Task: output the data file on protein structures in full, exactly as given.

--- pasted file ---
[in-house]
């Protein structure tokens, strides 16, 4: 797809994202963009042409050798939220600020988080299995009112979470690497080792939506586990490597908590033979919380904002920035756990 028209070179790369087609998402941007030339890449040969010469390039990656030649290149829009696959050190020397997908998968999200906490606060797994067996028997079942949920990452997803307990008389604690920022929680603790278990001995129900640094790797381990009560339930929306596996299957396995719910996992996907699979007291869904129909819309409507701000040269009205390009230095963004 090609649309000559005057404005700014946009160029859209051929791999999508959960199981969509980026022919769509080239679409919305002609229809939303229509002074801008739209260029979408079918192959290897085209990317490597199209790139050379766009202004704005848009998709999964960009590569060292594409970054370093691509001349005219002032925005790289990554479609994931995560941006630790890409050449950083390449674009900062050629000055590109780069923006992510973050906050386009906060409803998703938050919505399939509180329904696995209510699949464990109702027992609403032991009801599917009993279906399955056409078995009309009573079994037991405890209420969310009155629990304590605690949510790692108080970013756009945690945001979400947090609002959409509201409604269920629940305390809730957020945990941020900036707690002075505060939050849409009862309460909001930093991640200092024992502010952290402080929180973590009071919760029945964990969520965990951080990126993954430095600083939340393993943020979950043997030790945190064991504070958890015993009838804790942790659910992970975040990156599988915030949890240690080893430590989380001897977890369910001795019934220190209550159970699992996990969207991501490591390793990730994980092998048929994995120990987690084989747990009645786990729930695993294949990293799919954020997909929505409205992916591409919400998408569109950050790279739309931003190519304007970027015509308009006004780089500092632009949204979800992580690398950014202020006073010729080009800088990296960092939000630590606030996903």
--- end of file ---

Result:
[in-house]
């Protein structure tokens, strides 16, 4: 797809994202963009042409050798939220600020988080299995009112979470690497080792939506586990490597908590033979919380904002920035756990 028209070179790369087609998402941007030339890449040969010469390039990656030649290149829009696959050190020397997908998968999200906490606060797994067996028997079942949920990452997803307990008389604690920022929680603790278990001995129900640094790797381990009560339930929306596996299957396995719910996992996907699979007291869904129909819309409507701000040269009205390009230095963004 090609649309000559005057404005700014946009160029859209051929791999999508959960199981969509980026022919769509080239679409919305002609229809939303229509002074801008739209260029979408079918192959290897085209990317490597199209790139050379766009202004704005848009998709999964960009590569060292594409970054370093691509001349005219002032925005790289990554479609994931995560941006630790890409050449950083390449674009900062050629000055590109780069923006992510973050906050386009906060409803998703938050919505399939509180329904696995209510699949464990109702027992609403032991009801599917009993279906399955056409078995009309009573079994037991405890209420969310009155629990304590605690949510790692108080970013756009945690945001979400947090609002959409509201409604269920629940305390809730957020945990941020900036707690002075505060939050849409009862309460909001930093991640200092024992502010952290402080929180973590009071919760029945964990969520965990951080990126993954430095600083939340393993943020979950043997030790945190064991504070958890015993009838804790942790659910992970975040990156599988915030949890240690080893430590989380001897977890369910001795019934220190209550159970699992996990969207991501490591390793990730994980092998048929994995120990987690084989747990009645786990729930695993294949990293799919954020997909929505409205992916591409919400998408569109950050790279739309931003190519304007970027015509308009006004780089500092632009949204979800992580690398950014202020006073010729080009800088990296960092939000630590606030996903």